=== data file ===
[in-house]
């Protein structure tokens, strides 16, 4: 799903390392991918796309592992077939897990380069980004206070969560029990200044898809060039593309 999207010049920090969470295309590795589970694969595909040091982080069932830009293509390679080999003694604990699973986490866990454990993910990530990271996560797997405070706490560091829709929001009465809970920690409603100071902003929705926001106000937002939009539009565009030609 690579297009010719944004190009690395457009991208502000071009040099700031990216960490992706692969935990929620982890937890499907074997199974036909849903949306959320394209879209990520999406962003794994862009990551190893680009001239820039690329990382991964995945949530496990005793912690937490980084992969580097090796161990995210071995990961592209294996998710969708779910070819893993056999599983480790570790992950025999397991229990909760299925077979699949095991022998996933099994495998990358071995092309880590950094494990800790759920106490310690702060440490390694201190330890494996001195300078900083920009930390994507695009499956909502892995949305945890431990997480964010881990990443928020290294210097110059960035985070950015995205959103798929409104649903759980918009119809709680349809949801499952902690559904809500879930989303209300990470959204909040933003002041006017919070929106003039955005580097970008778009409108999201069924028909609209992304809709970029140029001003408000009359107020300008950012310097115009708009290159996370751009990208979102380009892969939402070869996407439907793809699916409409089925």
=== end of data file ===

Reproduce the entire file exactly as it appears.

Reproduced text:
[in-house]
């Protein structure tokens, strides 16, 4: 799903390392991918796309592992077939897990380069980004206070969560029990200044898809060039593309 999207010049920090969470295309590795589970694969595909040091982080069932830009293509390679080999003694604990699973986490866990454990993910990530990271996560797997405070706490560091829709929001009465809970920690409603100071902003929705926001106000937002939009539009565009030609 690579297009010719944004190009690395457009991208502000071009040099700031990216960490992706692969935990929620982890937890499907074997199974036909849903949306959320394209879209990520999406962003794994862009990551190893680009001239820039690329990382991964995945949530496990005793912690937490980084992969580097090796161990995210071995990961592209294996998710969708779910070819893993056999599983480790570790992950025999397991229990909760299925077979699949095991022998996933099994495998990358071995092309880590950094494990800790759920106490310690702060440490390694201190330890494996001195300078900083920009930390994507695009499956909502892995949305945890431990997480964010881990990443928020290294210097110059960035985070950015995205959103798929409104649903759980918009119809709680349809949801499952902690559904809500879930989303209300990470959204909040933003002041006017919070929106003039955005580097970008778009409108999201069924028909609209992304809709970029140029001003408000009359107020300008950012310097115009708009290159996370751009990208979102380009892969939402070869996407439907793809699916409409089925």